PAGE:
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Collaborative art exhibit at Public Space One

BY JULIA JESSEN | SEPTEMBER 29, 2011 7:20 AM

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The papier-mâché car protruding from a mural-covered wall immediately captures the eye of anyone who steps into the Public Space One gallery; swirling colors flow across the floor, and in the next room, chairs are piled on top of each other in a many-legged sculpture.

These works were created by Artists' Mark'it, a group of local artists working collaboratively to create a series of exhibitions throughout September. The series will culminate at 7 p.m. Oct. 2 with a closing reception at Public Space One, 129 E. Washington St.

The only rule of the shows was that each piece must have been worked on by at least two artists — any artists, regardless of age, talent, skill, or personal artistic preference. All the shows also featured performance artists and snacks.

"What's so good about a collaborative shows is that you get rid of all the pretentious people, the snobby and uptight people, because you have to be willing to work with differences," said UI graduate Ryan Bentzinger.

He and Kirkwood student Taylor Ross organized the show after Bentzinger collaborated on a piece with UI student Nicole Dana last spring. They liked the idea of an entire exhibition made up of collaborative works, and Artists' Mark'it was born. Bentzinger said the community they created is a diverse one.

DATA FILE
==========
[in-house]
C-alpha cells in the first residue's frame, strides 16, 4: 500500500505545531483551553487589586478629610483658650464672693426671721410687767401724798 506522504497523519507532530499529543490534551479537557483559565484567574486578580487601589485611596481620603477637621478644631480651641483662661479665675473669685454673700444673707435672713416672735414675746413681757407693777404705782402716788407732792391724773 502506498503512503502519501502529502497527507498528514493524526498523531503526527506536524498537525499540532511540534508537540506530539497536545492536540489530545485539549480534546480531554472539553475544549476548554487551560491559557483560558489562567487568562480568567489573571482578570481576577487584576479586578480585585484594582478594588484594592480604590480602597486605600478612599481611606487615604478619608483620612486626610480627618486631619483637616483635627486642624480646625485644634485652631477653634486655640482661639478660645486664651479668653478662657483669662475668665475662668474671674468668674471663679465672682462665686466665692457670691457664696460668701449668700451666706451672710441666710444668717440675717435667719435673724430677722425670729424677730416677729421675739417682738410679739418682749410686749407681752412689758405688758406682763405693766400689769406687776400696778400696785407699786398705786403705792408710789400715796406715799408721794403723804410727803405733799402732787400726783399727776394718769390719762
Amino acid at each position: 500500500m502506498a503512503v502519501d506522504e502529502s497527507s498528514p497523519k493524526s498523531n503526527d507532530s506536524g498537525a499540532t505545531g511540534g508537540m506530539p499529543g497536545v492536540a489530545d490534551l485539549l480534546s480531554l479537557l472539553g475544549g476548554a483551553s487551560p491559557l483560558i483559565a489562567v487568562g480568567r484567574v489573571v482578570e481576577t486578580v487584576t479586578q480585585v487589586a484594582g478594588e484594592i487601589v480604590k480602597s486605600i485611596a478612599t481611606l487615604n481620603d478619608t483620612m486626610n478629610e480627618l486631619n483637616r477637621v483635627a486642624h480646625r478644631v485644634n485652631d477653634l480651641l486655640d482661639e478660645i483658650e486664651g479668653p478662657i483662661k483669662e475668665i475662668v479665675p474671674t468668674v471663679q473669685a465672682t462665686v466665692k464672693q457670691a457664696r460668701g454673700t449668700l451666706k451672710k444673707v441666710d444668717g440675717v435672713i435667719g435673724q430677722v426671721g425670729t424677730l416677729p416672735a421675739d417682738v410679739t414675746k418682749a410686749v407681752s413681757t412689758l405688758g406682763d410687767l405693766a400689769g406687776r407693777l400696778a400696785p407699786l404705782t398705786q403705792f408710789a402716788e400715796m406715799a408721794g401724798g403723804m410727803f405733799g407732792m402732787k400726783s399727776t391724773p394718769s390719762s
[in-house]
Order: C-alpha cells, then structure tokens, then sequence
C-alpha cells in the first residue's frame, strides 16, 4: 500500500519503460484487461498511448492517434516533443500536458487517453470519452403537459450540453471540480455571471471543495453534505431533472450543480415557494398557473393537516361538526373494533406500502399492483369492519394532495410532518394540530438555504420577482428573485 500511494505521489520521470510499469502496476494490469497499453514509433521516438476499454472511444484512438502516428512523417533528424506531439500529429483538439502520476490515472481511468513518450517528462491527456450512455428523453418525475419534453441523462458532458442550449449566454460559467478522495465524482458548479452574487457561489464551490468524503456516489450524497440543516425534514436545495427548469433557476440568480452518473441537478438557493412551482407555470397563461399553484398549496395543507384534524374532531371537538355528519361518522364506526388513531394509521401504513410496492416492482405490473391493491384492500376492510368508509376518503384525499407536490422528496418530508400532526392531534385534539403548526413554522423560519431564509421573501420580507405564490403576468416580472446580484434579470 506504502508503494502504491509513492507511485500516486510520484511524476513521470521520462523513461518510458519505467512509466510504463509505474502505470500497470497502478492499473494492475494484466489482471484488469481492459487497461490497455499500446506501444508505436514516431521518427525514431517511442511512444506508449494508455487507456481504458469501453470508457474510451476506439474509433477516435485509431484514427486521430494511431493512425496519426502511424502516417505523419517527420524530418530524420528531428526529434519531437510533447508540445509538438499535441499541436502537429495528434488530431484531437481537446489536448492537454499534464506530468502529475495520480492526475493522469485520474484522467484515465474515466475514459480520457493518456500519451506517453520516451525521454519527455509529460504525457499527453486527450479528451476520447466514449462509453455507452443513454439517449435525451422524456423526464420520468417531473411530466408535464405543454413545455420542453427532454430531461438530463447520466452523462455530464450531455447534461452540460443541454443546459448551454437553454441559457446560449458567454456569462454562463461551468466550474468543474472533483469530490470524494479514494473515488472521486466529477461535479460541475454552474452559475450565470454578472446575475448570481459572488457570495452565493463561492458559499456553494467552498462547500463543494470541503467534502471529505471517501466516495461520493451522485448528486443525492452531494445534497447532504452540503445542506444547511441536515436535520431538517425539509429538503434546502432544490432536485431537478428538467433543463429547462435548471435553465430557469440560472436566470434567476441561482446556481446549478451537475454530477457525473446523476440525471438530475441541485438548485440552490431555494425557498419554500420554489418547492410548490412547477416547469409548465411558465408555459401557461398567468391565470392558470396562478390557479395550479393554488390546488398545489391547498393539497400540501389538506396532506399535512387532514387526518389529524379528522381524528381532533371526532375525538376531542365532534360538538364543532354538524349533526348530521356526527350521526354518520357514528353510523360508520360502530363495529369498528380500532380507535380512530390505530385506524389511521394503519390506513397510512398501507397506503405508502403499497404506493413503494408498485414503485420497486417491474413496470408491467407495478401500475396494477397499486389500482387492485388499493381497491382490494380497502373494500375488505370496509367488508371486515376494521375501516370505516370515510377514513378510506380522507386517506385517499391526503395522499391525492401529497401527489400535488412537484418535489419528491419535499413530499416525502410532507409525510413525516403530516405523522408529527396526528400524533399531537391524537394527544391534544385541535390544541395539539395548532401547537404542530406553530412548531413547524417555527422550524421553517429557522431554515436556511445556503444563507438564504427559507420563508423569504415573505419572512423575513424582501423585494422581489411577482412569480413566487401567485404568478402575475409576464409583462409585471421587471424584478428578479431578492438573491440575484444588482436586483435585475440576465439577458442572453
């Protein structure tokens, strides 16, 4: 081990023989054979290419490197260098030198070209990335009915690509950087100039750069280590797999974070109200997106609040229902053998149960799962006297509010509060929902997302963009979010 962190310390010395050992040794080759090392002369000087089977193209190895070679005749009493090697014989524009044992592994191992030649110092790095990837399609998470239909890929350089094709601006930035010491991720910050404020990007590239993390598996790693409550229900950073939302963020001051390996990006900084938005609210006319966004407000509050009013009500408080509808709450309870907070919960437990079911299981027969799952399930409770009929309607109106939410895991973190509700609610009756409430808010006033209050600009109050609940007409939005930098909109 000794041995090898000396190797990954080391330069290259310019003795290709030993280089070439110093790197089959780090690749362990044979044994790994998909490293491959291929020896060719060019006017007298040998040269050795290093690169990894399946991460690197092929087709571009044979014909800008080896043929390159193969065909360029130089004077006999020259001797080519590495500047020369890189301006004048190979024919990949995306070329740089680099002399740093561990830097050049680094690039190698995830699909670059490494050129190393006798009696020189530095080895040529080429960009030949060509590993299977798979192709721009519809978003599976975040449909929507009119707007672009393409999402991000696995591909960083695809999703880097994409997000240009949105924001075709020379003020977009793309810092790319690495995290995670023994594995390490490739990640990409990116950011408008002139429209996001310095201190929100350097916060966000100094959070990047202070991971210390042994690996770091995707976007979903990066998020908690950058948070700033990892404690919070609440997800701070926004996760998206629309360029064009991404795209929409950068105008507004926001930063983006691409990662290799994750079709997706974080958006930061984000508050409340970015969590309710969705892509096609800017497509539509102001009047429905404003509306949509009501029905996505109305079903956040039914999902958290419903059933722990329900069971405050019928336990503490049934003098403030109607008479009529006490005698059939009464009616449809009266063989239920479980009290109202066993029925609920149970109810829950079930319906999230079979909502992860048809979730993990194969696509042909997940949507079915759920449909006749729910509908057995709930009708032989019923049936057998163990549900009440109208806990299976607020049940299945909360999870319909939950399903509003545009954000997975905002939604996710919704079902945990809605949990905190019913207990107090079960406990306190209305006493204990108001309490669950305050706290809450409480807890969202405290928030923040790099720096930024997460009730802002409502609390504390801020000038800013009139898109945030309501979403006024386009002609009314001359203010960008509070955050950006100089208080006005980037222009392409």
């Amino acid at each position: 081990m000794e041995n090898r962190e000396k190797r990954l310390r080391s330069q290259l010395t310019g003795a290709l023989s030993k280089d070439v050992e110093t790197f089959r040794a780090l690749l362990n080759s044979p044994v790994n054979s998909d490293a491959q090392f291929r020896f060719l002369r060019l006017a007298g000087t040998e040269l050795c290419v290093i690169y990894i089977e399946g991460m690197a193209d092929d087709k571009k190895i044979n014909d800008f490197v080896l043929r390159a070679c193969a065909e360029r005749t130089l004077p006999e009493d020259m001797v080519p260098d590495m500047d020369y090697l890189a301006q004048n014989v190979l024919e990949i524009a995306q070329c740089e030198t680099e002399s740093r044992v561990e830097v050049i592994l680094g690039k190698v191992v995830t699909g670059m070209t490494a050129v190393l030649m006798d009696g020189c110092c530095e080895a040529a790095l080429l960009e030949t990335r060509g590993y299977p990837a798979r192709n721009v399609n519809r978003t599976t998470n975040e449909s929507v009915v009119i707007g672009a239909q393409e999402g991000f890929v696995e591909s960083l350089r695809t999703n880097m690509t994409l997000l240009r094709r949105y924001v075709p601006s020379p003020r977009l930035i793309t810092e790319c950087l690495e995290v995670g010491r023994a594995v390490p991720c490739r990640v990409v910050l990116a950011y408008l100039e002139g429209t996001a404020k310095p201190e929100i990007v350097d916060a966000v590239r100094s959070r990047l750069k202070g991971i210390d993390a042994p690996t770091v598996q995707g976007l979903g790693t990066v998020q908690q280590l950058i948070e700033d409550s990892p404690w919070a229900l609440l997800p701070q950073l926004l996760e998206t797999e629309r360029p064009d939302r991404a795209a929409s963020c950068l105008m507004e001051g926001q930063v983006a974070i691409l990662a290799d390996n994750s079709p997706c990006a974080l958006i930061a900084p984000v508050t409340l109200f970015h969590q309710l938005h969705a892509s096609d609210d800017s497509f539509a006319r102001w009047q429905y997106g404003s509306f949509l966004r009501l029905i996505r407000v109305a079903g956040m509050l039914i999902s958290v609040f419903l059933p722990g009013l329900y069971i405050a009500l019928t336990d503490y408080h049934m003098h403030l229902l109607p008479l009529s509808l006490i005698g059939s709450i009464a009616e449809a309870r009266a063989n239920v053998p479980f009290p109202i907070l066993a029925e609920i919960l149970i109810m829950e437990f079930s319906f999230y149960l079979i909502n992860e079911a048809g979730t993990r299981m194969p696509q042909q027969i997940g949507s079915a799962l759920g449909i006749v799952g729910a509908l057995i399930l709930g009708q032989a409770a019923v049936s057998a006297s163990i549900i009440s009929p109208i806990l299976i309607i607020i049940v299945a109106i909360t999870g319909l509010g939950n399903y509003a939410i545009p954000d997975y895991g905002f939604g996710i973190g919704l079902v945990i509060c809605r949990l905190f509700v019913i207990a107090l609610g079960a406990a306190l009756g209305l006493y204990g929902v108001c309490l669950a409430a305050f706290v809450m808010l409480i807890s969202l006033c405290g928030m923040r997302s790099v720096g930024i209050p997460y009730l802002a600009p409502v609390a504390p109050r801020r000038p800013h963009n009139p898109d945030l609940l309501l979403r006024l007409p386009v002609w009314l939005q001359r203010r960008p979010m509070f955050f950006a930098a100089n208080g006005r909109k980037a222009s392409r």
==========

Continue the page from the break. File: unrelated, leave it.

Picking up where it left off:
Artists' Mark'it comprises around 15 artists who worked throughout the show. The group wanted to try to connect with as many artists in the community as possible, so that all could learn as much as they could from each other while growing and progressing in their own art.

"The goal of Artists' Mark'it is to help network local artists who otherwise wouldn't have the tools to create or put forth action on ideas that they created solely," Ross said.

The aesthetic of the exhibition is greatly inspired by street art and has a vibrant, youthful feel. To create the pieces, artists either came up with an idea together, or one artist started a piece and passed it on to whoever wanted to work on it.

"Essentially, it was organized vandalism," Dana said.

The closing reception will feature a performance by Techno Lincoln and the Technicolor Union. Bentzinger said the organizers hope to have all the work created throughout the month covering the walls and to have most of the artists in attendance.

"I just want it to be complete madness," he said.

The artists involved said they value what they've learned from each other and the experience of being able to participate in a unique show. Dana said working with so many talented people was a little bit intimidating but mostly inspiring.

"I don't really care about selling anything because that's not what it's about at all," she said. "Giving people the opportunity to see artwork in this way is really what we wanted."


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